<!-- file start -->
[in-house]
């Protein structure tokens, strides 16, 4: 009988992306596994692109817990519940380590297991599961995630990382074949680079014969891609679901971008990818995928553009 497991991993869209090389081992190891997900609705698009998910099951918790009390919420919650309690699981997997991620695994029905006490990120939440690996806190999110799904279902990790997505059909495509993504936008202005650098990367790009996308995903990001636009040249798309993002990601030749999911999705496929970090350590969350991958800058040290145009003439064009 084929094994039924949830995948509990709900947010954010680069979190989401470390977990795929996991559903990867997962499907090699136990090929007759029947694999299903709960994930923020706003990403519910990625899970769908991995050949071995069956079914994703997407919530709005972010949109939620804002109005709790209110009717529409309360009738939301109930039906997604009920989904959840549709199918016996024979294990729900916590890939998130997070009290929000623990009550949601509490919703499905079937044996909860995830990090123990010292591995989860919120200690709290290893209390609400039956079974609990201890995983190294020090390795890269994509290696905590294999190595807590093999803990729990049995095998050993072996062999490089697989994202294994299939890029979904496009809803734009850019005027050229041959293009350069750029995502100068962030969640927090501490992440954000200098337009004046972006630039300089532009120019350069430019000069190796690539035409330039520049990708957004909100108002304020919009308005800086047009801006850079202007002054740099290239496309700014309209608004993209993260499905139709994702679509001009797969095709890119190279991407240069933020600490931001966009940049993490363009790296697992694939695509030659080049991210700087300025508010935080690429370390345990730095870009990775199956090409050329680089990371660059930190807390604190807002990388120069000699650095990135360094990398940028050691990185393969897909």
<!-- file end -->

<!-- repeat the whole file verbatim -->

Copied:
[in-house]
């Protein structure tokens, strides 16, 4: 009988992306596994692109817990519940380590297991599961995630990382074949680079014969891609679901971008990818995928553009 497991991993869209090389081992190891997900609705698009998910099951918790009390919420919650309690699981997997991620695994029905006490990120939440690996806190999110799904279902990790997505059909495509993504936008202005650098990367790009996308995903990001636009040249798309993002990601030749999911999705496929970090350590969350991958800058040290145009003439064009 084929094994039924949830995948509990709900947010954010680069979190989401470390977990795929996991559903990867997962499907090699136990090929007759029947694999299903709960994930923020706003990403519910990625899970769908991995050949071995069956079914994703997407919530709005972010949109939620804002109005709790209110009717529409309360009738939301109930039906997604009920989904959840549709199918016996024979294990729900916590890939998130997070009290929000623990009550949601509490919703499905079937044996909860995830990090123990010292591995989860919120200690709290290893209390609400039956079974609990201890995983190294020090390795890269994509290696905590294999190595807590093999803990729990049995095998050993072996062999490089697989994202294994299939890029979904496009809803734009850019005027050229041959293009350069750029995502100068962030969640927090501490992440954000200098337009004046972006630039300089532009120019350069430019000069190796690539035409330039520049990708957004909100108002304020919009308005800086047009801006850079202007002054740099290239496309700014309209608004993209993260499905139709994702679509001009797969095709890119190279991407240069933020600490931001966009940049993490363009790296697992694939695509030659080049991210700087300025508010935080690429370390345990730095870009990775199956090409050329680089990371660059930190807390604190807002990388120069000699650095990135360094990398940028050691990185393969897909």